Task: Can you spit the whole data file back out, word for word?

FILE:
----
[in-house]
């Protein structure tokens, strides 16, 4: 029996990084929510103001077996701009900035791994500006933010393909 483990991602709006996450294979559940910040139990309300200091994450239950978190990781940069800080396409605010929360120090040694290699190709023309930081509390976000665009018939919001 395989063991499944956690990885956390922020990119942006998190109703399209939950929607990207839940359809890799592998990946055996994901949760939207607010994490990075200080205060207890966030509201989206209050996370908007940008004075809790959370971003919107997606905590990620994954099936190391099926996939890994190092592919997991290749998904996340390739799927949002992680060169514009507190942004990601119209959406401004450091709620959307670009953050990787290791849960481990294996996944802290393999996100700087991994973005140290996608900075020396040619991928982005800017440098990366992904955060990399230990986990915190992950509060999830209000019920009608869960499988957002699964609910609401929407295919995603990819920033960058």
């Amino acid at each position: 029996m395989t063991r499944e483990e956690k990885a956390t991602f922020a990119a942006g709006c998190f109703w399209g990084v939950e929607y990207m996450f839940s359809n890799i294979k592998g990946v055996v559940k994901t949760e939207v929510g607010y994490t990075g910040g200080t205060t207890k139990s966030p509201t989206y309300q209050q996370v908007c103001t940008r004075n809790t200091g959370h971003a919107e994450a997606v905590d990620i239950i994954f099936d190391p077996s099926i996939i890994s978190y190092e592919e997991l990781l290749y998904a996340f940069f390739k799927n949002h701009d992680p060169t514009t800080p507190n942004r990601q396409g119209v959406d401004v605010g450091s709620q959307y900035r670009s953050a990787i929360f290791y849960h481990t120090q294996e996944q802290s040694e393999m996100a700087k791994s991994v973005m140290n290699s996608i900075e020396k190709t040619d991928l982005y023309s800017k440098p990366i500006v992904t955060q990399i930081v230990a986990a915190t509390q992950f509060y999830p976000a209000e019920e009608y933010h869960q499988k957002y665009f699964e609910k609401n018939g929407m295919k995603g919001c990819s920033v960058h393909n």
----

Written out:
[in-house]
């Protein structure tokens, strides 16, 4: 029996990084929510103001077996701009900035791994500006933010393909 483990991602709006996450294979559940910040139990309300200091994450239950978190990781940069800080396409605010929360120090040694290699190709023309930081509390976000665009018939919001 395989063991499944956690990885956390922020990119942006998190109703399209939950929607990207839940359809890799592998990946055996994901949760939207607010994490990075200080205060207890966030509201989206209050996370908007940008004075809790959370971003919107997606905590990620994954099936190391099926996939890994190092592919997991290749998904996340390739799927949002992680060169514009507190942004990601119209959406401004450091709620959307670009953050990787290791849960481990294996996944802290393999996100700087991994973005140290996608900075020396040619991928982005800017440098990366992904955060990399230990986990915190992950509060999830209000019920009608869960499988957002699964609910609401929407295919995603990819920033960058």
């Amino acid at each position: 029996m395989t063991r499944e483990e956690k990885a956390t991602f922020a990119a942006g709006c998190f109703w399209g990084v939950e929607y990207m996450f839940s359809n890799i294979k592998g990946v055996v559940k994901t949760e939207v929510g607010y994490t990075g910040g200080t205060t207890k139990s966030p509201t989206y309300q209050q996370v908007c103001t940008r004075n809790t200091g959370h971003a919107e994450a997606v905590d990620i239950i994954f099936d190391p077996s099926i996939i890994s978190y190092e592919e997991l990781l290749y998904a996340f940069f390739k799927n949002h701009d992680p060169t514009t800080p507190n942004r990601q396409g119209v959406d401004v605010g450091s709620q959307y900035r670009s953050a990787i929360f290791y849960h481990t120090q294996e996944q802290s040694e393999m996100a700087k791994s991994v973005m140290n290699s996608i900075e020396k190709t040619d991928l982005y023309s800017k440098p990366i500006v992904t955060q990399i930081v230990a986990a915190t509390q992950f509060y999830p976000a209000e019920e009608y933010h869960q499988k957002y665009f699964e609910k609401n018939g929407m295919k995603g919001c990819s920033v960058h393909n």